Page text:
Epistemic Democracy With Defensible Premises
The contemporary theory of epistemic democracy often draws on the Condorcet Jury Theorem to formally justify the ‘wisdom of crowds’. But this theorem is inapplicable in its current form, since one of its premises – voter independence – is notoriously violated. This premise carries responsibility for the theorem's misleading conclusion that ‘large crowds are infallible’. We prove a more useful jury theorem: under defensible premises, ‘large crowds are fallible but better than small groups’. This theorem rehabilitates the importance of deliberation and education, which appear inessential in the classical jury framework. Our theorem is related to Ladha's (1993) seminal jury theorem for interchangeable (‘indistinguishable’) voters based on de Finetti's Theorem. We also prove a more general and simpler such jury theorem.
Volume (Year): 29 (2013)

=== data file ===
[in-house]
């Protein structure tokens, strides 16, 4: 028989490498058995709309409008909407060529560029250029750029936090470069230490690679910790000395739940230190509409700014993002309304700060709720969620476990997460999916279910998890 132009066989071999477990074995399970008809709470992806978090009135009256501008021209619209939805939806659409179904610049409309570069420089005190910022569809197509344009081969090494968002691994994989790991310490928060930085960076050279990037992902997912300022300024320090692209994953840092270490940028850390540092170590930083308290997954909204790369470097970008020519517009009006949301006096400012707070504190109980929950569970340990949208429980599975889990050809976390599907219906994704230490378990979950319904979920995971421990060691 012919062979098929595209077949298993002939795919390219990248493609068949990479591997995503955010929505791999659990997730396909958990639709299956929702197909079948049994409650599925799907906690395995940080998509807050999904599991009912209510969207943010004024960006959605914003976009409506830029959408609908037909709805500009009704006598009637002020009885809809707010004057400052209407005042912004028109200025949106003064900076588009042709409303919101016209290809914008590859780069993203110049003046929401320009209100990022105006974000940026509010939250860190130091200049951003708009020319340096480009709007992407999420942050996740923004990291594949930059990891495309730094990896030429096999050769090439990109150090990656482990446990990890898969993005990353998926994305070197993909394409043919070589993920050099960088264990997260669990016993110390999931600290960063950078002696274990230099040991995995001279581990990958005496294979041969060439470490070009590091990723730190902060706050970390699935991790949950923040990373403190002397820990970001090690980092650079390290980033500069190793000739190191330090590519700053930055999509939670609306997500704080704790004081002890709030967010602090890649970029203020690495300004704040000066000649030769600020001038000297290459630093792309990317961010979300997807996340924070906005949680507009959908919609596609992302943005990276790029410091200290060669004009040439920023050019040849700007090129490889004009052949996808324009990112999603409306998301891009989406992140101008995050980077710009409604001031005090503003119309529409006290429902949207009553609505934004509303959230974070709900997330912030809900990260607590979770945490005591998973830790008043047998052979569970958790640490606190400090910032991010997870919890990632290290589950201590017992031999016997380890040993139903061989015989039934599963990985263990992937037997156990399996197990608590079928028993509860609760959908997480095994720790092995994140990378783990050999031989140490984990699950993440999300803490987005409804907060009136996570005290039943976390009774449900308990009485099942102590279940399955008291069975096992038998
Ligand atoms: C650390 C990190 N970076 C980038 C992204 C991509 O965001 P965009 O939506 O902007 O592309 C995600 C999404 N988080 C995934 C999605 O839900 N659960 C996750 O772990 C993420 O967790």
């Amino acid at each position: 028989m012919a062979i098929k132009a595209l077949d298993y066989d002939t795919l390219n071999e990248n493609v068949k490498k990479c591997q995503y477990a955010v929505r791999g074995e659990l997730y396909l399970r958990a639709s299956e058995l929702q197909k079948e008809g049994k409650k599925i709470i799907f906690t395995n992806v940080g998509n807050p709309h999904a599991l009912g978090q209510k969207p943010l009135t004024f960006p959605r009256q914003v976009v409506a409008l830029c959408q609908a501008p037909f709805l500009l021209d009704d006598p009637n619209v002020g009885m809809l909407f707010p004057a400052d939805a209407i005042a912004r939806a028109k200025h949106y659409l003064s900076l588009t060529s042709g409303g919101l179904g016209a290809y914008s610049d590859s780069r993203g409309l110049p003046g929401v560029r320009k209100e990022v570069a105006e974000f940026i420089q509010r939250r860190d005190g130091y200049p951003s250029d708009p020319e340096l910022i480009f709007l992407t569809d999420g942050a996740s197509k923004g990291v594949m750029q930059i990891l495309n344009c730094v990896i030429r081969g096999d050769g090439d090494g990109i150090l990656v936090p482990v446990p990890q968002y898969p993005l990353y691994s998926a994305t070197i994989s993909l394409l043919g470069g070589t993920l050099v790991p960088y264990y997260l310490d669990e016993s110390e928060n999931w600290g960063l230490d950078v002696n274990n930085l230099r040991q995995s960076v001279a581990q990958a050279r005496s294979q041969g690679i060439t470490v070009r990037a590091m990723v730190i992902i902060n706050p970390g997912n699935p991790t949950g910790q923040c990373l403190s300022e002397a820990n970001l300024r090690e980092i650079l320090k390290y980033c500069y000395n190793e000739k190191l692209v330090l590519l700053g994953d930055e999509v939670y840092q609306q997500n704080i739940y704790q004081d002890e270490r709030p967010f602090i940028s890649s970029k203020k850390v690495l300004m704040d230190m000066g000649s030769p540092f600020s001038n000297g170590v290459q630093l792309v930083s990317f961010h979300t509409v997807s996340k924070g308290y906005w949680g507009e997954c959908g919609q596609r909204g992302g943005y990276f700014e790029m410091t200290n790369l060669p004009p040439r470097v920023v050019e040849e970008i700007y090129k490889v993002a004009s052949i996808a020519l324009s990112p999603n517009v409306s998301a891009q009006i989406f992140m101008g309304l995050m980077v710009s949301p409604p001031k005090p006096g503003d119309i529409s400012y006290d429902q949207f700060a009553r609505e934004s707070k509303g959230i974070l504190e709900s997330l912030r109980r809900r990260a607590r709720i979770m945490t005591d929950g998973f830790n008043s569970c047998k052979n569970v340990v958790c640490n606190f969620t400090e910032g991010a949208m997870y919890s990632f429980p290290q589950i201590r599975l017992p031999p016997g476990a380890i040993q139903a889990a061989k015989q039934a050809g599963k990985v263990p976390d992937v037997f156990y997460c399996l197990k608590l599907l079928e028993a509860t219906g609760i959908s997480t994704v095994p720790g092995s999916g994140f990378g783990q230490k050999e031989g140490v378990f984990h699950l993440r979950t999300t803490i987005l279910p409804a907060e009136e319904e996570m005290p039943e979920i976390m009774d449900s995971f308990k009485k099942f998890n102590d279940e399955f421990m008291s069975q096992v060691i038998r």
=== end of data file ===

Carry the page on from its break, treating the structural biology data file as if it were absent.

Issue (Month): 01 (March)
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Web page: http://journals.cambridge.org/jid_EAP
References listed on IDEAS
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- Christian List, 2005. "The probability of inconsistencies in complex collective decisions," Social Choice and Welfare, Springer, vol. 24(1), pages 3-32, 05.
- Serguei Kaniovski, 2010. "Aggregation of correlated votes and Condorcet’s Jury Theorem," Theory and Decision, Springer, vol. 69(3), pages 453-468, September.
- Ruth Ben-Yashar & Jacob Paroush, 2000. "A nonasymptotic Condorcet jury theorem," Social Choice and Welfare, Springer, vol. 17(2), pages 189-199.
- Lloyd Shapley & Bernard Grofman, 1984. "Optimizing group judgmental accuracy in the presence of interdependencies," Public Choice, Springer, vol. 43(3), pages 329-343, January.
- Franz Dietrich & Christian List, 2002. "A Model of Jury Decisions Where All Jurors Have the Same Evidence," Economics Papers 2002-W23, Economics Group, Nuffield College, University of Oxford.
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